UPDATE: State Approves Sen. Nguyen’s Resolution to Rename Bridge After Olympian Joan Lind Van Blom • Long Beach Post

joan bridge

Screenshot  of Long Beach bridge to be renamed taken from Google Earth.

UPDATE | As millions around the world gear up to watch the opening ceremony of the 2016 Rio Olympic Games tonight, Senator Janet Nguyen announced today that the California State Legislature has approved Senate Concurrent Resolution 102 (SCR 102), authorizing the renaming of a Long Beach bridge after Joan Lind Van Blom, the first woman to win an Olympic medal in rowing for the United States.

Nguyen, the City of Long Beach, Caltrans and the Long Beach Century Club are making plans to host a public ceremony to officially dedicate the bridge in honor of the longtime Long Beach resident, stated the release.

“From the Olympic stage to the classroom, Joan Lind Van Blom was a woman who displayed great courage and a commitment to uplift her country and community,” said Nguyen in a statement. “The renaming of this bridge is a small token of appreciation for her decades of contributions as an Olympian and educator. I am proud that the California State Legislature has chosen to honor her legacy.”

Joan Lind Van Blom was inducted into the Long Beach Century Club’s Hall of Fame in 1996. The nonprofit was founded in 1957 by local sports enthusiasts to promote amateur athletics in the city. Senator Nguyen introduced the idea to rename the bridge at the organization’s request, according to the release.

“The Long Beach community greatly appreciates Senator Nguyen’s efforts in renaming the bridge after a Long Beach Olympic icon,” stated Gary Delong, former Long Beach Councilmember and Long Beach Century Club member.

The bridge is located on State Highway Route 1, south of Loynes Drive and north of East Second Street. Thanks to the Long Beach Century Club and City of Long Beach Councilmembers Suzie Price, Daryl Supernaw and Dee Andrews, plans are also underway to display permanent signage heralding the bridge’s new name.

“Joan Lind Van Blom is one of the most remarkable athletes to ever live and was even more impressive for her dedication to her Long Beach community,” said Price in a statement. “Having a bridge in east Long Beach named after her will serve as a daily reminder of the positive legacy she has left behind.”


Photos of Joan Lind Van Blom courtesy of Long Beach State rowing. 

Previously: State Senator Janet Nguyen’s New Resolution Aims to Rename Long Beach Bridge After Famed Olympian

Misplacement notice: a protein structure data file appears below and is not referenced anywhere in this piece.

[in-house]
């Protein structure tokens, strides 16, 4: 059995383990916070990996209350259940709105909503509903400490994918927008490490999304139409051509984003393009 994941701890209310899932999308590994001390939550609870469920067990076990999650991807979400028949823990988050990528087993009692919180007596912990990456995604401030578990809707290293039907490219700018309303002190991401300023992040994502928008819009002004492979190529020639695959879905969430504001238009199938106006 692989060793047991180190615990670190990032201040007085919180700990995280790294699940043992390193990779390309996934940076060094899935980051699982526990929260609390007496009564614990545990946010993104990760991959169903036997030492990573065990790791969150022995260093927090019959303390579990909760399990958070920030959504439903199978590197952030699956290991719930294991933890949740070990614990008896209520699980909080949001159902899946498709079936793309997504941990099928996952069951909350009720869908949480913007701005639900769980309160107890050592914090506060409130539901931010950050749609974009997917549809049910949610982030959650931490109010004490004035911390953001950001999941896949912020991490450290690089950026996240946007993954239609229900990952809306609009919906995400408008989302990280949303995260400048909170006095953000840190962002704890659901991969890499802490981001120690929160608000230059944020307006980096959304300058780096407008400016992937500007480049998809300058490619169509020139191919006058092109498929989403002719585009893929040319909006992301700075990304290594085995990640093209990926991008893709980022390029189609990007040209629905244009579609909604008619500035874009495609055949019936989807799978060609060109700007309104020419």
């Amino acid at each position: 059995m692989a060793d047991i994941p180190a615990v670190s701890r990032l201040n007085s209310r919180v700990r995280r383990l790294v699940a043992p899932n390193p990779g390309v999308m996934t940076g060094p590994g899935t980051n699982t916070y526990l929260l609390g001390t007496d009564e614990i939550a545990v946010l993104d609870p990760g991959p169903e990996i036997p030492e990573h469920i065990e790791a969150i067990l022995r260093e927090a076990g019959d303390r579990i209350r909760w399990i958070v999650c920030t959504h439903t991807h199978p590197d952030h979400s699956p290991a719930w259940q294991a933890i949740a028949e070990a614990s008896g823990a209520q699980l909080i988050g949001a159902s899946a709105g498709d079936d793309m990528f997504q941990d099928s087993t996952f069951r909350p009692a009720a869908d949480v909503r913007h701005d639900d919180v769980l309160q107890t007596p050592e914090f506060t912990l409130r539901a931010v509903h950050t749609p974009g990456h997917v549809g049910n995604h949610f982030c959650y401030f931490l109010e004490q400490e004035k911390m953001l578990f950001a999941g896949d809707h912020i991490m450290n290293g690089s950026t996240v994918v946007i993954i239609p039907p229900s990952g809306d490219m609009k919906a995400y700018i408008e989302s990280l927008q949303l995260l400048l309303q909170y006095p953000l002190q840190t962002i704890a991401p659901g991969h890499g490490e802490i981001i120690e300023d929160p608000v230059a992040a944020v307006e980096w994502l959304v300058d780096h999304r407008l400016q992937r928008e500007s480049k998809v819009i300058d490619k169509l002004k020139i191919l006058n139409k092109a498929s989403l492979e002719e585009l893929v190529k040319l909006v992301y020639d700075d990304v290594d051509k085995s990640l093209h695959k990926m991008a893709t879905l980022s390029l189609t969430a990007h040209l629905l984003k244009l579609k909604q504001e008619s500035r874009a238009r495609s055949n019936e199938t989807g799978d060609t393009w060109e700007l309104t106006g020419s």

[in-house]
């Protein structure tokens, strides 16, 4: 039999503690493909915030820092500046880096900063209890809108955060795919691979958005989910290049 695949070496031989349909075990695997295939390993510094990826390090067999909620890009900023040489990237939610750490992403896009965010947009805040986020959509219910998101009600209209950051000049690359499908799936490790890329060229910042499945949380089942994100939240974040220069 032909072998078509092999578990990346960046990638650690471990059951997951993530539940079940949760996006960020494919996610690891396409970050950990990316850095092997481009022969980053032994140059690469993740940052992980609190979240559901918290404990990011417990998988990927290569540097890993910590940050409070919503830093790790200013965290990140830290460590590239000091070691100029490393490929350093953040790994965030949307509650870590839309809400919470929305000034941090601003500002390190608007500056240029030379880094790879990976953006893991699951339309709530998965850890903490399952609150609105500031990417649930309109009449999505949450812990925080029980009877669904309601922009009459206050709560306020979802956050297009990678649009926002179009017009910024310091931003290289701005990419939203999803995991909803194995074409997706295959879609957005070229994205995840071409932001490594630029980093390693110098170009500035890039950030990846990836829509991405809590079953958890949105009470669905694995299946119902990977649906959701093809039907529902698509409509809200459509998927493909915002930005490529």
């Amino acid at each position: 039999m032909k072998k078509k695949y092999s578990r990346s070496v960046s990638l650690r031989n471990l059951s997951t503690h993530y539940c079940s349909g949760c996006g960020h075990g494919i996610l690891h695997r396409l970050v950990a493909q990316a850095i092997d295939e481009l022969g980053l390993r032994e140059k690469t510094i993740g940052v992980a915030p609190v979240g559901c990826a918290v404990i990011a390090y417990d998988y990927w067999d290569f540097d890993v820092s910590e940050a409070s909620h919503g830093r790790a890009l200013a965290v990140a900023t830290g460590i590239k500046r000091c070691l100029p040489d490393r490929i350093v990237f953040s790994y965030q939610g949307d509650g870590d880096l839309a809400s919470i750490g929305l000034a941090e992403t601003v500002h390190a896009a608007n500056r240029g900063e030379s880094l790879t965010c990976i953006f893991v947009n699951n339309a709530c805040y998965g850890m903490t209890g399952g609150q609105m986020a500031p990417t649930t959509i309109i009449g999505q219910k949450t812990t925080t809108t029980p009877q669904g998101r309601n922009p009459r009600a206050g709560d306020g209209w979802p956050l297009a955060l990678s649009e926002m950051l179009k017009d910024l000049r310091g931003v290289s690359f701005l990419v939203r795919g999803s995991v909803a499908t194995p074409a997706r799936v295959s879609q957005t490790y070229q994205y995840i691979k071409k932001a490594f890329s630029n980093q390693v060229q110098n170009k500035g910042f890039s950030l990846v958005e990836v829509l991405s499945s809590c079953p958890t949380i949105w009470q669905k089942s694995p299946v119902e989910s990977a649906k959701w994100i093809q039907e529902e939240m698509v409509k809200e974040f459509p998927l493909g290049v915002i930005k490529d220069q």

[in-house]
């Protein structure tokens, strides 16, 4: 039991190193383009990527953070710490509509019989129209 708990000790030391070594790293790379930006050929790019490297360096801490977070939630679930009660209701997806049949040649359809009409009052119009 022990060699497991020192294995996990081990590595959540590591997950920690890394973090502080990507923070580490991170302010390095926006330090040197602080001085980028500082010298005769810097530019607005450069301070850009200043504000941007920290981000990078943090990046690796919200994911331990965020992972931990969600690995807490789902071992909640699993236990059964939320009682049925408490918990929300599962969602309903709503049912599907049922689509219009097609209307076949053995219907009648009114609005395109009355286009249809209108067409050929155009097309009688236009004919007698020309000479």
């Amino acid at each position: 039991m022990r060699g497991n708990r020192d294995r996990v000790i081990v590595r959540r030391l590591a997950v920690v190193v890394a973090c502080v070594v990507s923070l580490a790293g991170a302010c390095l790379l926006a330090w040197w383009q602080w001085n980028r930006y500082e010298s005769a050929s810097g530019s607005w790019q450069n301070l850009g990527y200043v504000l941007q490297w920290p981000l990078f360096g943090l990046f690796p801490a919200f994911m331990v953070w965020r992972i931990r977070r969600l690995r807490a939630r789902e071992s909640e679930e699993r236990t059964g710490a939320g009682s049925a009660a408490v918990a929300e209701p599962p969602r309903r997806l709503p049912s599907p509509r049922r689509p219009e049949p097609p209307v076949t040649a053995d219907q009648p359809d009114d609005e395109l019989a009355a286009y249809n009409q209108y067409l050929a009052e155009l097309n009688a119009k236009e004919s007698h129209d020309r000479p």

1/27/16 at 4:04PM | As the first woman to win an Olympic medal in rowing for the United States, Joan Lind Van Blom was, for many, a symbol of Long Beach. Her first silver in single sculls in 1976 and second silver, in quadruple skulls in 1984, were historic moments in U.S. rowing, let alone the stuff of Long Beach legend.

She was a revered icon of the city, living on beyond her death last August, at the age of 62.

State Senator Janet Nguyen, who represents parts of Long Beach, would like to honor her lifetime achievements. This week, Nguyen introduced legislation that proposes renaming a bridge on the Pacific Coast Highway (State Highway Route 1) after longtime Long Beach resident and Olympic medalist Joan Lind Van Blom.

In legislation co-authored by Senators Ricardo Lara, Isadore Hall and Assemblymember Patrick O’Donnell, the bridge that sits just south of Loynes Drive and north of East Second Street would be renamed the Joan Lind Van Blom Memorial Bridge.

“Tragically Joan’s life was cut short, but her contributions will continue to be remembered by her beloved community,” said Nguyen in a statement. “ I am honored to introduce legislation that recognizes Joan’s life of accomplishments and preserves her legacy for future generations.”

Van Blom, a hall of fame member for National Rowing, Wilson High School, Long Beach State 49er Century Club and a Lifetime Member of the Long Beach Rowing Association, died on August 28, 2015 of brain cancer. She had collapsed during a rowing session on August 21, 2013 and was diagnosed shortly after.

Her memory lives on, in the form of this week’s legislation, and after a 35-year career teaching physical education and working as a curriculum leader in the Long Beach Unified School District (LBUSD). Her 2014 awarding of the USRowing Ernestine Bayer Award also serves to memorialize her contributions to U.S. Rowing. 

“Whether it was on-the-water or in the classroom, Joan was a remarkable individual who served her nation and the city of Long Beach proudly,” Nguyen said in a statement.

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